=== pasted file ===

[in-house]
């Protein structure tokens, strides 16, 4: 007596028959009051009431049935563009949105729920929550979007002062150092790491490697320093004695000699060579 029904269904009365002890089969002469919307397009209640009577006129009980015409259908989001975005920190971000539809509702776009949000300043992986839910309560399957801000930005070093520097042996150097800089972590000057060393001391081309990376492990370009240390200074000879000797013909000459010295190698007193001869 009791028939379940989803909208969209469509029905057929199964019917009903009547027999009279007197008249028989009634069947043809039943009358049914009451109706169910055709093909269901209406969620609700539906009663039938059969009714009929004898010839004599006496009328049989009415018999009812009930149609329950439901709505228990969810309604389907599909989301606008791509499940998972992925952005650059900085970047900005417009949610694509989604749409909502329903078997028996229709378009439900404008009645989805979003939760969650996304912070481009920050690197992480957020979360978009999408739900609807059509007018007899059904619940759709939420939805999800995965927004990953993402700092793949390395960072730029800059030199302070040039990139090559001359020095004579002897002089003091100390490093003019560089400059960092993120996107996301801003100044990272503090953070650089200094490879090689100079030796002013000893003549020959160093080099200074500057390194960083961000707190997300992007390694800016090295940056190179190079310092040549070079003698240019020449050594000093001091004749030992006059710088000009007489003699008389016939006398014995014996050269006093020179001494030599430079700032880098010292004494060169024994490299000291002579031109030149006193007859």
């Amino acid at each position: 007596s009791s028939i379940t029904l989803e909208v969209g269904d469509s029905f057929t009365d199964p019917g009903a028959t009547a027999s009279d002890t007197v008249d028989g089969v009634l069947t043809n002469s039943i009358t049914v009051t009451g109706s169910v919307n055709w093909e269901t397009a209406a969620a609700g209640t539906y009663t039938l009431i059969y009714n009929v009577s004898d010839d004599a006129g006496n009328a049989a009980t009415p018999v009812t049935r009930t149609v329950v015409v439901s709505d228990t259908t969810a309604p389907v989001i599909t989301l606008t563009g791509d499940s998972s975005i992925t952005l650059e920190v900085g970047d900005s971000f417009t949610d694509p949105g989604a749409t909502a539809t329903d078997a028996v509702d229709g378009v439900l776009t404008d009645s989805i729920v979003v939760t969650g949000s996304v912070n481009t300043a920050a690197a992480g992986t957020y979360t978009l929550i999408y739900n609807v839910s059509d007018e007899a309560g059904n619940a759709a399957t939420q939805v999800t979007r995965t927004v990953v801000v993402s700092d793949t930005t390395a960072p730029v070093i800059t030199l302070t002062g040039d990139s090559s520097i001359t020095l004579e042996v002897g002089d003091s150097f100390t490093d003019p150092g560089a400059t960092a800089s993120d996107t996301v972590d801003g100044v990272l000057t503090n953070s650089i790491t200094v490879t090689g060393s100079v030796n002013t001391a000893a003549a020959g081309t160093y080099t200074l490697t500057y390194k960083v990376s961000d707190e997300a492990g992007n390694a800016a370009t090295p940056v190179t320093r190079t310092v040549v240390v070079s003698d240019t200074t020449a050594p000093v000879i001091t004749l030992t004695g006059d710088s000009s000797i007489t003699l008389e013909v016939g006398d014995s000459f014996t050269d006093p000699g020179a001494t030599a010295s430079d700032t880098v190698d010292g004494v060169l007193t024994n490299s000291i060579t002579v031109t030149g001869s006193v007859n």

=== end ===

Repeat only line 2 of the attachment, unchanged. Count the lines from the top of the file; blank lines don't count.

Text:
């Protein structure tokens, strides 16, 4: 007596028959009051009431049935563009949105729920929550979007002062150092790491490697320093004695000699060579 029904269904009365002890089969002469919307397009209640009577006129009980015409259908989001975005920190971000539809509702776009949000300043992986839910309560399957801000930005070093520097042996150097800089972590000057060393001391081309990376492990370009240390200074000879000797013909000459010295190698007193001869 009791028939379940989803909208969209469509029905057929199964019917009903009547027999009279007197008249028989009634069947043809039943009358049914009451109706169910055709093909269901209406969620609700539906009663039938059969009714009929004898010839004599006496009328049989009415018999009812009930149609329950439901709505228990969810309604389907599909989301606008791509499940998972992925952005650059900085970047900005417009949610694509989604749409909502329903078997028996229709378009439900404008009645989805979003939760969650996304912070481009920050690197992480957020979360978009999408739900609807059509007018007899059904619940759709939420939805999800995965927004990953993402700092793949390395960072730029800059030199302070040039990139090559001359020095004579002897002089003091100390490093003019560089400059960092993120996107996301801003100044990272503090953070650089200094490879090689100079030796002013000893003549020959160093080099200074500057390194960083961000707190997300992007390694800016090295940056190179190079310092040549070079003698240019020449050594000093001091004749030992006059710088000009007489003699008389016939006398014995014996050269006093020179001494030599430079700032880098010292004494060169024994490299000291002579031109030149006193007859």